My dissertation approaches postcolonial African literature and political culture through the lens of a baroque aesthetic of spectacle and subversion. The basic premise is that the baroque, identified by Michel Foucault in Les Mots et les Choses (1966) as that pivotal transition between the Renaissance and classical episteme, is characterized by representational and rhetorical strategies that draw on the morbid-erotic and corporeal imagination to represent "reality" as an irrational, chaotic encounter of conflictive forces. From the notion of a "modern baroque" proposed by Christine Buci-Glucksmann in La Raison Baroque (1984), I develop a broad theory of the baroque that encompasses both art and critical theory, as well as material socio-economic realities of late or high modernity. Then, drawing from Édouard Glissant's discussion of a contemporary global baroque phenomenon in his work Poétique de la Relation (1990), my dissertation looks specifically at the baroque in postcolonial Africa, as a literary aesthetic, and as a political style of power and related subversive practices identified by Achille Mbembe in his work De la Postcolonie (2000). Through concerted analyses of select African novels by Yambo Ouologuem, Henri Lopes, Sony Labou Tansi, Calixthe Beyala, Ken Bugul, and others, I explicate the different characteristics of a baroque aesthetic practice in postcolonial francophone African literature.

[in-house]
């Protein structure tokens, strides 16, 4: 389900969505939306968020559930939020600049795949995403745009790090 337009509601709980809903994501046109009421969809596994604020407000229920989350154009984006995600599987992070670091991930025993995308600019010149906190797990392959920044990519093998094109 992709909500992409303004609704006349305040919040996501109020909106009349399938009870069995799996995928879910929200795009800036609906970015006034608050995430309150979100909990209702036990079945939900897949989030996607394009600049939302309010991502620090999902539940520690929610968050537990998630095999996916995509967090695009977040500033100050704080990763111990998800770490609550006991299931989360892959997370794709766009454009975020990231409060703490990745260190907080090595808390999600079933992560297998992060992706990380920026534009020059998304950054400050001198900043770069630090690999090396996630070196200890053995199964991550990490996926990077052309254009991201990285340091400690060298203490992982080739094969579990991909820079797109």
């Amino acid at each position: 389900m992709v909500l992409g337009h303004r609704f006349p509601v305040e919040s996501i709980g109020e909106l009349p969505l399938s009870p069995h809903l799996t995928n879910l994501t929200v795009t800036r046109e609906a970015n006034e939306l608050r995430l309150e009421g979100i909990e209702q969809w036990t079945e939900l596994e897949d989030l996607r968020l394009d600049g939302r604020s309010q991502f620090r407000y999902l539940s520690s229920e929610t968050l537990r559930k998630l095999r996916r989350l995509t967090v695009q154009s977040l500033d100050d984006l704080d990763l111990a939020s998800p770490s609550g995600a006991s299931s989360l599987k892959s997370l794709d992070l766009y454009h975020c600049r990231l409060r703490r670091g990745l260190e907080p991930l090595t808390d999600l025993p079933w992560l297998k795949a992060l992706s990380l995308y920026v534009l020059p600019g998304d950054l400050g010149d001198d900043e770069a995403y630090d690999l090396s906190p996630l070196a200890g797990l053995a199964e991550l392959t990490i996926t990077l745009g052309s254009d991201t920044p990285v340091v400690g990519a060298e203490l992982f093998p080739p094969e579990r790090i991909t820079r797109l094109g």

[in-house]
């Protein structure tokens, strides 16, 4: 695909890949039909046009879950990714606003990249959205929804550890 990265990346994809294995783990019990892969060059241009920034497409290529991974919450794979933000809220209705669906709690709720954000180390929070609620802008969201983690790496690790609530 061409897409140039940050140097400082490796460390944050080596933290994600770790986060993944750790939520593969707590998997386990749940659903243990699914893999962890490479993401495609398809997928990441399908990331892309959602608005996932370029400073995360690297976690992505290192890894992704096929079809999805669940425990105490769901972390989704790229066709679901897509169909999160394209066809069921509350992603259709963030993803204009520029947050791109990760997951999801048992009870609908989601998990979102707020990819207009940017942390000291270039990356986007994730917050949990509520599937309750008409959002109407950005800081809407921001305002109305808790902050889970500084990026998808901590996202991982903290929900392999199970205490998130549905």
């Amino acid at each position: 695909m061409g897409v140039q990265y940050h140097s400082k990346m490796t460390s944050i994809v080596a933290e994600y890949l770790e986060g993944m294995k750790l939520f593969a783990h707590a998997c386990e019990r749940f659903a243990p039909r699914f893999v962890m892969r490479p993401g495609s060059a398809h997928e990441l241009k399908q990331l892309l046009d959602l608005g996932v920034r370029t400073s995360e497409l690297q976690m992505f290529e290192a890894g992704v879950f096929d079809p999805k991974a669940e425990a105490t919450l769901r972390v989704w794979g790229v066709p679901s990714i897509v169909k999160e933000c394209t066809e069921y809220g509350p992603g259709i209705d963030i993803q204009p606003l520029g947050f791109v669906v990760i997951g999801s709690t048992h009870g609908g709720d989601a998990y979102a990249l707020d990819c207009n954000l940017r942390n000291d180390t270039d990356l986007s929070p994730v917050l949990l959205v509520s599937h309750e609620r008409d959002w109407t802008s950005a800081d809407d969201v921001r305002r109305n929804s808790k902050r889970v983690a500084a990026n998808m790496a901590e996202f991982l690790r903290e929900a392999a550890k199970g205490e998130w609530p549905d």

University of Minnesota Ph.D. dissertation. Major: French. Advisor: Judith Preckshot. 1 computer file (PDF); iii, 349 pages, appendices A-D.
Joslin, Isaac V..
Baroque and post/colonial Sub-Saharan Francophone Africa: The aesthetic embodiment of unreason..
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